PISCATAWAY, N.J. - Chalk up another victory for the Princeton lacrosse corporation.
And mark down another crushing defeat for an emotion-filled Maryland team that could not deliver on its goal to win one for coach Dick Edell, leaving Edell still empty-handed in his quest for an NCAA lacrosse championship.
Third-seeded Princeton was all business again yesterday, picking apart sixth-seeded Maryland with an opportunistic offense and a methodical defense for a 10-7 victory in a rather dull NCAA quarterfinal matchup on a damp and dreary afternoon before a crowd of 3,806 at Rutgers Stadium.
The Tigers were so efficient with their team-oriented offense that they scattered 10 goals among seven players while their defense threw a blanket over the field, virtually shutting down Maryland's two most explosive attackmen, freshman Mike Mollot and junior Andrew "Buggs" Combs.
Mollot was held without a goal or an assist yesterday after racking up 19 points in the previous three games, and Combs had to settle for just one assist after scoring nine goals in the last two games.
Princeton (11-2) received two goals each from senior midfielder Josh Sims, freshman attackman Sean Hartofilis and junior attackman Matt Striebel and now heads to College Park to meet the winner of today's Virginia-Duke game in Saturday's semifinals.
Princeton took most of the fun out of yesterday's game by building a 10-3 advantage with 1 minute, 10 seconds left in the third quarter. But the Terps (11-5) finally awoke to score four unanswered goals in the fourth quarter, reducing the lead to 10-7 with 5:57 remaining.
That proved to be the final gasp for a Maryland team that kept its cool until the final seconds of the game, but could not hide its frustrations. As the final seconds ticked off, Terps goalkeeper Pat McGinnis hurled the ball into the stands after intercepting a pass during a penalty-plagued play.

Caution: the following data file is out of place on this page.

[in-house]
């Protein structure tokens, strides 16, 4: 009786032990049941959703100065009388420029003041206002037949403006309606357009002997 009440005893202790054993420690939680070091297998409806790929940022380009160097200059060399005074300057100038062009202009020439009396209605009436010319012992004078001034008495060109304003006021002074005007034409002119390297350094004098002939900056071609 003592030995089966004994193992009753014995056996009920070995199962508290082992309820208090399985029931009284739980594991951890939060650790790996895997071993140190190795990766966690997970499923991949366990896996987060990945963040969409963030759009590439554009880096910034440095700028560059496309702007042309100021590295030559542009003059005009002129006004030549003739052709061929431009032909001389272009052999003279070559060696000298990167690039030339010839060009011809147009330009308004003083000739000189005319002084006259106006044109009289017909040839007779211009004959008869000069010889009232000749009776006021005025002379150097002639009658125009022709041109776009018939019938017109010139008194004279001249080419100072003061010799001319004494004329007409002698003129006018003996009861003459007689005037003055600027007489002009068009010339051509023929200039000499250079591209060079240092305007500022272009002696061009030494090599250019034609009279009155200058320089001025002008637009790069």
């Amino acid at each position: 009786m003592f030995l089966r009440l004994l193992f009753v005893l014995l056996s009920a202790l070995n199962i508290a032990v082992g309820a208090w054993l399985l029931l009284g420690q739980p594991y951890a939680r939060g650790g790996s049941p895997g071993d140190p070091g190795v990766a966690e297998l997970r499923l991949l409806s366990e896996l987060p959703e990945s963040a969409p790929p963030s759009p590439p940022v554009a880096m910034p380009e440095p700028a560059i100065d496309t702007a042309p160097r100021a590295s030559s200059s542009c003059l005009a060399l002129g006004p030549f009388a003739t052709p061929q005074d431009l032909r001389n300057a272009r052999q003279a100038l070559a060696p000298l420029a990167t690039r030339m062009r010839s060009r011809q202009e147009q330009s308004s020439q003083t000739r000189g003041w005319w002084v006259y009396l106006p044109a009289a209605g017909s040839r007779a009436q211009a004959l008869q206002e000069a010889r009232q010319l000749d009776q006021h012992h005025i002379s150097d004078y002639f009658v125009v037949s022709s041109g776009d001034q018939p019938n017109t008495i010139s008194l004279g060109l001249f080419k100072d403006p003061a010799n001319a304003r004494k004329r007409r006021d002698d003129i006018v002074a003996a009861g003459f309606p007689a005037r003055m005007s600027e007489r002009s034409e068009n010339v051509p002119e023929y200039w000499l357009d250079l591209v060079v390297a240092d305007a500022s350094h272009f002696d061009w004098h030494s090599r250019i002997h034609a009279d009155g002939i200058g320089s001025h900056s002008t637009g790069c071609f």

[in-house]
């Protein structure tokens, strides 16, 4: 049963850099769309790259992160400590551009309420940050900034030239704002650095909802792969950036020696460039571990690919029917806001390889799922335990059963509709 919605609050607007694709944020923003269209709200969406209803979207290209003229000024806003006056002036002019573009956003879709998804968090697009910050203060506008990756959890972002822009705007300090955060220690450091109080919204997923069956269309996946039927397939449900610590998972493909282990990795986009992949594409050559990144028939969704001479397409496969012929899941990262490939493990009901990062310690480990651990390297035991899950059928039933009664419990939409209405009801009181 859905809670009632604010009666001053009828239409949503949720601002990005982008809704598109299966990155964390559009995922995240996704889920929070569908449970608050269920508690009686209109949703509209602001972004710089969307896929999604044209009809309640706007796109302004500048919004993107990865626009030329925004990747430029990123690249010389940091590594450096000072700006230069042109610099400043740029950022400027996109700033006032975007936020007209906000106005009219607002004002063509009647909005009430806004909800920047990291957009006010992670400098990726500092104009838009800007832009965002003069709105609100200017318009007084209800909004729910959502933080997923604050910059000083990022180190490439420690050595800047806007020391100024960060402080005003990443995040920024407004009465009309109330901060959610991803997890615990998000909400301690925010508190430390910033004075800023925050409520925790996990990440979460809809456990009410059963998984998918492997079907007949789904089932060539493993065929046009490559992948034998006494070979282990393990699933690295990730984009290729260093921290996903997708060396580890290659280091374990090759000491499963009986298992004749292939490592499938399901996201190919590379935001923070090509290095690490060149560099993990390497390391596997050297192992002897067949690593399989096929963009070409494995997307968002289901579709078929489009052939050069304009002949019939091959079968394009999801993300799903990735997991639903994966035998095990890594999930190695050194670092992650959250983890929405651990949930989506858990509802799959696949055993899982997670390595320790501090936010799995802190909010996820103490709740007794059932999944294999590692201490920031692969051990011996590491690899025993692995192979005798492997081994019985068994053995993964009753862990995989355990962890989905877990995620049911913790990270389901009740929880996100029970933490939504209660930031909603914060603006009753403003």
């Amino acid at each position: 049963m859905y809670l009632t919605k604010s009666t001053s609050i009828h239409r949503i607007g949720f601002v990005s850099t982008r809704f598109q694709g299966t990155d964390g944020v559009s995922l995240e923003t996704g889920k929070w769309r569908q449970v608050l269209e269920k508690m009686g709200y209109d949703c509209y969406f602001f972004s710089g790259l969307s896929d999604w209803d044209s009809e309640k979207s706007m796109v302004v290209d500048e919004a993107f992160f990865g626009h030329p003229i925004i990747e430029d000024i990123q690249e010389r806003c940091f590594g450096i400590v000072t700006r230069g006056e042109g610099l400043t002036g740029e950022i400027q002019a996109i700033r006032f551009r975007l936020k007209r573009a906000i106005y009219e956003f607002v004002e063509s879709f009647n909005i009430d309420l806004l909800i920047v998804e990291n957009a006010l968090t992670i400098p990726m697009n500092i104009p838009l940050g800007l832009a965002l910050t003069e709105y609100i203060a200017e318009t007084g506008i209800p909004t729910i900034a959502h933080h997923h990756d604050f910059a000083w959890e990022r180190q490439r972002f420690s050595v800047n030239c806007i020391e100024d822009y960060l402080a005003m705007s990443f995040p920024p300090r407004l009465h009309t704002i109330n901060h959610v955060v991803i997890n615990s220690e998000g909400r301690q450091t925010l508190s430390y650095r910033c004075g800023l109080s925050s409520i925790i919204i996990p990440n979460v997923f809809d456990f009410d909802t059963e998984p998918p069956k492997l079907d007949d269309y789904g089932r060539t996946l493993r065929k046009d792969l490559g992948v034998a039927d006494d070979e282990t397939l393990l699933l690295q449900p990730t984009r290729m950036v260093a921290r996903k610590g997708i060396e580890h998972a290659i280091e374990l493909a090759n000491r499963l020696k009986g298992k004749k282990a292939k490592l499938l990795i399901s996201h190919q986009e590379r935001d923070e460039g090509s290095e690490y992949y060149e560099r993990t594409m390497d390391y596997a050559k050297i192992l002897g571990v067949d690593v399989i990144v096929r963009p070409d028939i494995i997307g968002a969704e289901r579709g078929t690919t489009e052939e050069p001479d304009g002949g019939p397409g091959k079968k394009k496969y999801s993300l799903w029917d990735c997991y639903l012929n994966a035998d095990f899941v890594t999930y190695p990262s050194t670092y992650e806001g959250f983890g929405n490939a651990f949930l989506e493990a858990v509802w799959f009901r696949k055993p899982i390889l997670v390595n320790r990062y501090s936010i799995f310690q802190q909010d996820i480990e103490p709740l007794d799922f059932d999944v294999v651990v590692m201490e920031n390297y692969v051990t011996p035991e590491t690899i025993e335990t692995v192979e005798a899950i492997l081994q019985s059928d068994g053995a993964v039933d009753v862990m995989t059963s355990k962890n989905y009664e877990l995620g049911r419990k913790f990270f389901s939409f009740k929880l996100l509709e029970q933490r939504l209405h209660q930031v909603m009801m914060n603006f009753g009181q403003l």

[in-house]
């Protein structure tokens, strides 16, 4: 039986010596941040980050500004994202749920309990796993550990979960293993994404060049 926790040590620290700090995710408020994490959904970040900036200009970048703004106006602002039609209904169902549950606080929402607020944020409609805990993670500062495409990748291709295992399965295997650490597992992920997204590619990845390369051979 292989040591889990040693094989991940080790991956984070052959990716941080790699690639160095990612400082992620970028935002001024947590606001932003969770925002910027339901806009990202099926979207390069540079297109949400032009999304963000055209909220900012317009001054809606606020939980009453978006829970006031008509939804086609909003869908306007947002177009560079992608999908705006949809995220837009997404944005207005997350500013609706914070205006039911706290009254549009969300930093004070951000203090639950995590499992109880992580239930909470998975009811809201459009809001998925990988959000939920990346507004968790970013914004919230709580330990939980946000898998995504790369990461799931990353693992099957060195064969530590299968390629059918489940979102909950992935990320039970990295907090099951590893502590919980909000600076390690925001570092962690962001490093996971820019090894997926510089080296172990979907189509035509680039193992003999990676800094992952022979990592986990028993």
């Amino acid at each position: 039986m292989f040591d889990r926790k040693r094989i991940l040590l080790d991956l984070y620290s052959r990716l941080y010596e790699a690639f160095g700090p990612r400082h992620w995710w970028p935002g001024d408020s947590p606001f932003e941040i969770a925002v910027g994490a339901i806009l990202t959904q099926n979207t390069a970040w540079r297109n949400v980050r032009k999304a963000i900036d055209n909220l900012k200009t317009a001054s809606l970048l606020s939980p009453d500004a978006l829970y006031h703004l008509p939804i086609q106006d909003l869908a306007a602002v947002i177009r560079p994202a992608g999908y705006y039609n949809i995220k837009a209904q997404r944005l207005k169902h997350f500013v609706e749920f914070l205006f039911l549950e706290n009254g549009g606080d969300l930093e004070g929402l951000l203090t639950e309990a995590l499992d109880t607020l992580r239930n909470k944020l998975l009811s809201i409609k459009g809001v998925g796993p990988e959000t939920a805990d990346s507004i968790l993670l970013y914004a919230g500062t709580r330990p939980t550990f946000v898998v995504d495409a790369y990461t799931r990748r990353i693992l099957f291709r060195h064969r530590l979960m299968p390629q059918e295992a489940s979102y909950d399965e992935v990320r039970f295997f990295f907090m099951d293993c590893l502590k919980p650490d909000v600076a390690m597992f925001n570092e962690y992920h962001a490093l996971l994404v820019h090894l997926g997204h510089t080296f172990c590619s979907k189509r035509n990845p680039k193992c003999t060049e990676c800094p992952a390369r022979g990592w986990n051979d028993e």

The McGinnis display brought back memories of the 1998 NCAA championship game between Maryland and Princeton on this same Rutgers field when Terps defenseman Casey Connor threw a penalty flag into the stands while his team was being swamped by the Tigers, 15-5.
Connor said, "Pat knows it was a stupid thing to do and I'm sure he'll go to coach Edell and apologize before the day is over. It was just frustration."
Maryland started out strong yesterday, looking like a different team than the one that had been trounced by the Tigers in the 1997 and 1998 NCAA championship games. Brian Zeller gave the Terps a 1-0 lead with a quick score and he came back to cut the lead to 3-2 early in the second quarter on a second unassisted goal.
During the early Maryland success, Jeff Shirk controlled four straight faceoffs to set the offense in motion and it looked as if the Terps might be ready to overcome their problems on the draw.
However, Princeton answered with six consecutive goals for a 9-2 lead with 6:33 left in the third quarter.
Princeton coach Bill Tierney, who has guided the Tigers to five NCAA titles in the past eight years, was once again the consummate diplomat yesterday. He ducked a question about McGinnis throwing the ball into the stands by saying, "I didn't even notice it. We've been fortunate to do so well against Maryland [4-0 in the NCAA tournament]."
When Tierney was asked if he had any sympathy for Edell in his continuing drive for an NCAA title, the Princeton coach said, "Everybody is put on this earth for different reasons. I've just been lucky to win five titles. Dick Edell is a tremendous family man and a hard worker and that's the way you measure a man."
To which Edell replied, "Yeah, I've been put on earth to lose to Princeton and Bill Tierney. Billy [Tierney] is my idol. I'm serious."